# Tuples and lists

HI Everyone,
Just learning to code and have some questions that I dont understand - any help appreciated:

Q1)
CAn someone explain why the following has an error on line 2 and no error on line 3 when trying to amend a list in a tuple:

1 x = ([1], [2], [3])
2 x[0] = 4 # Error
3 x[0][0] = 4 # No error

Q2)
I have `letters` which is a list of ten letters. Which one of the following pieces of code could I use to change the first two elements to ‘a’ and ‘b’?

letters[0:1] = [‘a’, ‘b’]
letters[0:1] = (‘a’, ‘b’)
letters[0] = ‘a’
letters[1] = ‘b’

Many thanks

Hi Dan,

One question per message please! (Or at least make sure they’re
related.)

Tuples are immutable, so you cannot change them directly. So this raises
an error:

``````x = ([1], [2], [3])  # x is a tuple
x[0] = 4  # change the tuple by putting 4 into the zeroeth position
``````

But lists aren’t immutable. It’s perfectly fine to change a list:

``````x = ([1], [2], [3])	 # x is	a tuple
y = x[0]  # y is the list in the zeroeth position of x
y[0] = 4  # changing the list is fine
``````

But we don’t need the temporary name “y” there. We can eliminate it:

``````x = ([1], [2], [3])	 # x is	a tuple
x[0][0] = 4  # changing the list is fine
``````

`x[0]` returns the list, and the second subscript `...[0]` references
the zeroeth item in that list.

We’re not changing the tuple directly, we’re changing the list which
happens to be inside the tuple.

“I have `letters` which is a list of ten letters. Which one of the
following pieces of code could I use to change the first two elements
to ‘a’ and ‘b’?”

Have you tried them to see which will work? Don’t be scared to try it.
Open the Python interactive interpreter. You should see a “>>>” prompt.
If you need help getting to that, please ask, we’ll be happy to help.

Once you see that prompt, do an experiment:

``````>>> letters = list('abcdefghij')
>>> print(letters)
['a', 'b', 'c', 'd', 'e', 'f', 'g', 'h', 'i', 'j']
>>> letters[0:1] = ['x', 'y']
>>> print(letters)
['x', 'y', 'b', 'c', 'd', 'e', 'f', 'g', 'h', 'i', 'j']
``````

Hmmm, interesting. The slice `letters[0:1]` didn’t replace the first
two items, it replaced the first and inserted a second. What’s going on?

The indexes in a slice represent the spaces between items. So let’s
draw up a picture of what our list looked like, and mark in the slice
positions:

``````0 1 2 3 4 5 6 7 8 9 10
>a>b>c>d>e>f>g>h>i>j>
``````

So the slice `letters[0:1]` begins at position 0 and ends at position 1.
There is only one item between those two positions, ‘a’, so the ‘a’ gets
replaced by two items, ‘x’ and ‘y’.

So to replace the ‘a’ and the ‘b’, our slice needs to start at 0 and go
to 2, not 1. Let’s try it:

``````>>> letters = list('abcdefghij')
>>> letters[0:2] = ['x', 'y']
>>> print(letters)
['x', 'y', 'c', 'd', 'e', 'f', 'g', 'h', 'i', 'j']
``````

Success!

The replacement items can be in any iterable object, a list, a tuple,
even a string. So `letters[0:2] = ('x', 'y')` would also work. So would
`letters[0:2] = 'xy'`.

Changing each item individually would also work:

``````letters[0] = 'x'
letters[1] = 'y'
``````

but will be slower than using a slice.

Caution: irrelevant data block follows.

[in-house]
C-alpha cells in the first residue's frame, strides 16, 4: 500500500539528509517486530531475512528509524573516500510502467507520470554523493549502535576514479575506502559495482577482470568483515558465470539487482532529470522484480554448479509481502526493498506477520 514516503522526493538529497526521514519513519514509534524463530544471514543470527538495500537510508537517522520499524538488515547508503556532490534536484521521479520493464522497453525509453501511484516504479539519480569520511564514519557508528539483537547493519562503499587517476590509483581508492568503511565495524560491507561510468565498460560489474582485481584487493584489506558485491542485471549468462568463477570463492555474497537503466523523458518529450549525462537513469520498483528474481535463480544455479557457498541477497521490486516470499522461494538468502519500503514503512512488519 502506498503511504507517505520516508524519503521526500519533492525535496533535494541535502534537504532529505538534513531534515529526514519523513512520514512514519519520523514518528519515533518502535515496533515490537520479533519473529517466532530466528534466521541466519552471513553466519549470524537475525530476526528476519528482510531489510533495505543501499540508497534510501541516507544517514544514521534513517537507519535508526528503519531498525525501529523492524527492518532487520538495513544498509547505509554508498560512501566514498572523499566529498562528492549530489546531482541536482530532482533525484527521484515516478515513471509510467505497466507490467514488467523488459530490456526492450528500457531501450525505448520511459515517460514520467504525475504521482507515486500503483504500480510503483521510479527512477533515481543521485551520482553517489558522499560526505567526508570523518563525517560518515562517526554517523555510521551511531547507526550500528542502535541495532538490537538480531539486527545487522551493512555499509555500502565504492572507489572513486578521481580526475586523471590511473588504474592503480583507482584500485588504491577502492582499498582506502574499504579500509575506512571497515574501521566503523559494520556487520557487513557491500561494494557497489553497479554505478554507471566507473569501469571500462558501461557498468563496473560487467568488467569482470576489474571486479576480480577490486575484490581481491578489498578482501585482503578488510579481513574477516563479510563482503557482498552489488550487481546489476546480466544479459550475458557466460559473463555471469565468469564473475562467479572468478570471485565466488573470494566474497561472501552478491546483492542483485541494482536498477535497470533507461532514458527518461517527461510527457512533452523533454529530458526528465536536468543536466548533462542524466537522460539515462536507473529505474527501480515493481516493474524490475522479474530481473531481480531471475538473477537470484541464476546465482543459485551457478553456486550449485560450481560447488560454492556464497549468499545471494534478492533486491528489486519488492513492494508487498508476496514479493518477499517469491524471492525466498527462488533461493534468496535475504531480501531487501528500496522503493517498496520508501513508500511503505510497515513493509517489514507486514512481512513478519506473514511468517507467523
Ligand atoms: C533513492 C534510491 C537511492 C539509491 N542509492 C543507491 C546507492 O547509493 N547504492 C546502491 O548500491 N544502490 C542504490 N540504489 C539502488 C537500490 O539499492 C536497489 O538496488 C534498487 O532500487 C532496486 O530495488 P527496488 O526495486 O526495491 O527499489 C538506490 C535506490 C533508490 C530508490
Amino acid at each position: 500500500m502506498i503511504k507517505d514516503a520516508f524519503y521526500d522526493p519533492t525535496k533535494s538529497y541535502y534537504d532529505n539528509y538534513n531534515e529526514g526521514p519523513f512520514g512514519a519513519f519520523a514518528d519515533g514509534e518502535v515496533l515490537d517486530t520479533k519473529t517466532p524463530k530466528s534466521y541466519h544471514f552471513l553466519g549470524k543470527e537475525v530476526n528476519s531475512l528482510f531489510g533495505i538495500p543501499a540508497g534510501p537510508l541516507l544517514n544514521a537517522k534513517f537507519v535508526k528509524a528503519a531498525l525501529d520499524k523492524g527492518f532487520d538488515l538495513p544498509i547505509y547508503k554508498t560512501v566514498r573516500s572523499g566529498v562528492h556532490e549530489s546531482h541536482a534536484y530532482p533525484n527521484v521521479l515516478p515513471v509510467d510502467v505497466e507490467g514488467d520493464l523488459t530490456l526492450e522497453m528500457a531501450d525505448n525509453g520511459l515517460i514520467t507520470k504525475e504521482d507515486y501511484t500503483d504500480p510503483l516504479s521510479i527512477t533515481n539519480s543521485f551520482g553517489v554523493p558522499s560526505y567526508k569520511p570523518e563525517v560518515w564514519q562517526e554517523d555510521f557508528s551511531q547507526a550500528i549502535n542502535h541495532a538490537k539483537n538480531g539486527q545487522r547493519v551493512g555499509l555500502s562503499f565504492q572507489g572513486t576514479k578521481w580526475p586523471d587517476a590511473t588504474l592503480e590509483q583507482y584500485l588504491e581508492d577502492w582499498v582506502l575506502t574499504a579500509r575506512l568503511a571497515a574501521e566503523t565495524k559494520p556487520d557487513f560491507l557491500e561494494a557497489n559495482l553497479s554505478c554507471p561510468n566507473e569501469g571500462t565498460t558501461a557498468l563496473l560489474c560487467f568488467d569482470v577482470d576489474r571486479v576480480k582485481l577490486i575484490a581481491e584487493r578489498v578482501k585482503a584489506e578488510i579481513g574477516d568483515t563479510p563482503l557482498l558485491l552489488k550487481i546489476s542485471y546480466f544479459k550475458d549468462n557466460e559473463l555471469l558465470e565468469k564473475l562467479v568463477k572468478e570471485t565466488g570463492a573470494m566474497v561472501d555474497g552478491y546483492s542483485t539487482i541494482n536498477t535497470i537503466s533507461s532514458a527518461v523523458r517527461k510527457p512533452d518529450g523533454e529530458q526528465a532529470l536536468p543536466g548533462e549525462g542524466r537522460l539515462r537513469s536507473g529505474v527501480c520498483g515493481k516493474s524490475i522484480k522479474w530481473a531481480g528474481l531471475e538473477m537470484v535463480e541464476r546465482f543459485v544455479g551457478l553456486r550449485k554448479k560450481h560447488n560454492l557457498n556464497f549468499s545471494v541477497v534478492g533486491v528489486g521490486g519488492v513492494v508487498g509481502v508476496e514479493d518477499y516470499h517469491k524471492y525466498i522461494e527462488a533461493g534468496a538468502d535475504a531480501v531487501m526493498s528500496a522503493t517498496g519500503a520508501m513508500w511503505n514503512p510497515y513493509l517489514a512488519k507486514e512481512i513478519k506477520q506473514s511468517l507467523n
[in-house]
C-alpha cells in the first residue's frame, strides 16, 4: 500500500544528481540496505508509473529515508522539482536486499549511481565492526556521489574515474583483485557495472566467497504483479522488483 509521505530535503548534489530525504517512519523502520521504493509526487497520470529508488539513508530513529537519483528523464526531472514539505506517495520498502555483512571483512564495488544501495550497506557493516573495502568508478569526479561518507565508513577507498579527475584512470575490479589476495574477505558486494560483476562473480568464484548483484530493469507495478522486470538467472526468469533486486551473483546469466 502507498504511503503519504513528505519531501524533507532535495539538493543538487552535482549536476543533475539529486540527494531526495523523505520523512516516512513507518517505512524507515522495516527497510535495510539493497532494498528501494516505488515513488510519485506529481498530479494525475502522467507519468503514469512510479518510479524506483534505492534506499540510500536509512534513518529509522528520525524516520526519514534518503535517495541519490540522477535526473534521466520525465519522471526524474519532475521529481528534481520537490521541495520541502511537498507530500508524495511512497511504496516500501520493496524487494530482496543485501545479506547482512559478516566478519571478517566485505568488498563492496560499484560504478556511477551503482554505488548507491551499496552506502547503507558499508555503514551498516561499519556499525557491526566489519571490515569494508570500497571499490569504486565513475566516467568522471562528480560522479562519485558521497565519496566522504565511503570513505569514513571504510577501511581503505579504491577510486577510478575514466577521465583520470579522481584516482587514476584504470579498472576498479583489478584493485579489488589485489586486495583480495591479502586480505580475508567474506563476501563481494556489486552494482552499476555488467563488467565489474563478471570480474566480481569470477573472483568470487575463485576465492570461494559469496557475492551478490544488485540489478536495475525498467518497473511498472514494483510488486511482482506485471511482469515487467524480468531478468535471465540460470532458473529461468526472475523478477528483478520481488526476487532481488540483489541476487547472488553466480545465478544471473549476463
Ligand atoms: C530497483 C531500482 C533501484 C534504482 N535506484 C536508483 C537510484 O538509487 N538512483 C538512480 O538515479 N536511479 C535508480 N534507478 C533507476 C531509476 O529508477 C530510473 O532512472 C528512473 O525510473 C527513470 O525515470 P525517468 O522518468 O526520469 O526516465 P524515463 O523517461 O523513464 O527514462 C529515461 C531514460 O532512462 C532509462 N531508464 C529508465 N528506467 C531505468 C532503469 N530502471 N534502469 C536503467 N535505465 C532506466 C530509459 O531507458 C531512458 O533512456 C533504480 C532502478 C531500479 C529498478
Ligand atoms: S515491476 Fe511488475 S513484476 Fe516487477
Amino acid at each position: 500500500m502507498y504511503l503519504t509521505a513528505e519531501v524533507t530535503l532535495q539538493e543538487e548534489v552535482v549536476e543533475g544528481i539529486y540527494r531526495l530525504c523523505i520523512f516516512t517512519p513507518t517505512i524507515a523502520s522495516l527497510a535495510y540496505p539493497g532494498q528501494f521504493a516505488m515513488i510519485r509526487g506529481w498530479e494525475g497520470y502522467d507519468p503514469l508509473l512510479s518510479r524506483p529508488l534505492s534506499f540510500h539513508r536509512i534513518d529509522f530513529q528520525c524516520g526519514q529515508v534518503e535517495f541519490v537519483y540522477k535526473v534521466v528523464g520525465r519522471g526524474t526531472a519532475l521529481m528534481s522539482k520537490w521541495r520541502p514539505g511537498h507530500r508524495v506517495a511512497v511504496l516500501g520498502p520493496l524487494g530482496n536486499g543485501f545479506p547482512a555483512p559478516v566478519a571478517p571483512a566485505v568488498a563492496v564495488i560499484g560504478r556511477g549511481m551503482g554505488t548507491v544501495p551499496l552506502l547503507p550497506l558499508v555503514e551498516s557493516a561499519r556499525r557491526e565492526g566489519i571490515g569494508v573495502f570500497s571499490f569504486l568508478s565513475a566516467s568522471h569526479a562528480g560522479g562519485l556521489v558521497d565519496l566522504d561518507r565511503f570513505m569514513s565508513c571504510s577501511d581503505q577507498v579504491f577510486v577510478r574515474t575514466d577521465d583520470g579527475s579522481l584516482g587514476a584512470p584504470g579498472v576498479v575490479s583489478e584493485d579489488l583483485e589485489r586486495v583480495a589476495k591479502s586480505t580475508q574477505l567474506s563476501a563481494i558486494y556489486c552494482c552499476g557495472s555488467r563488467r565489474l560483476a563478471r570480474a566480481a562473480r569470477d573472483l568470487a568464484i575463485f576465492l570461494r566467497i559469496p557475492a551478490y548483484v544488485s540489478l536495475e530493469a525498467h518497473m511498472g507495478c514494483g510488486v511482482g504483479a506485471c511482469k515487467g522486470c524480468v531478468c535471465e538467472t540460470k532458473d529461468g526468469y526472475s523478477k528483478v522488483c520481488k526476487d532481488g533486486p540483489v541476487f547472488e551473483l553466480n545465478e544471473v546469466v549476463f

Apologies Steven, will make it one question per post in future

So then is it fair to say that you can’t change which items are in the tuple, so you can’t replace the first item by 4. BUT you can change an item internally, if it is mutable. So you can replace the first element of the first item by 4?

Cheers
Dan

Hi Steven,

Yes I tried the examples you showed below in python and achieved the same results.
My letters[0:1] = [‘a’, ‘b’] gave me a list of 11 as 2 were inserted instead of the original 1 character.

I tried this and this also netted the same result and inserted 2 characters in place of the first - letters[0:1] = (‘a’,‘b’)

Changing individually also worked and did not add an extra character, just changed the first 2 elements.

So does that mean all three methods work?

Cheers
Dan

Correct.

You cannot change the tuple directly. But the individual objects
inside the tuple don’t know that they are in a tuple. If they happen to
be mutable objects (lists, or dicts, for example) then you can modify
them to your heart’s content, regardless of whether they are inside a
tuple or not.

Hi Dan,

If by “work” you mean “don’t raise an exception”, then yes, they work.

But the two things you tried do different things:

• Direct item assignment, one element at a time, replaces those items
(but relatively slowly).

letters[0] = ‘a’
letters[1] = ‘b’

• Slice assignment is faster, but the way you wrote it gives a different
result:

letters[0:1] = ‘ab’ # can also use a list [‘a’, ‘b’] or tuple

So if by “work” you mean “do the correct thing”, then only one of the
two is correct, but I don’t know which because I don’t know which
behaviour you wanted.

Remember, the hard part of programming is not avoiding exceptions.
That’s easy! This program will never raise an exception:

``````pass  # do nothing
``````

The hard part is getting the program to do what you want, correctly.

We can slightly modify the slice version so that it replaces the first
two elements:

``````letters[0:2] = 'ab'
``````

That will now match the first example using direct position by position
assigment.

Of course slicing is completely general:

``````letters[3:7] = ['x', 'y']
``````

will replace the four items at positions 3, 4, 5 and 6 (but not 7)
with two items ‘x’, ‘y’. Remember that in slices, the start index
is included, and the end index is not.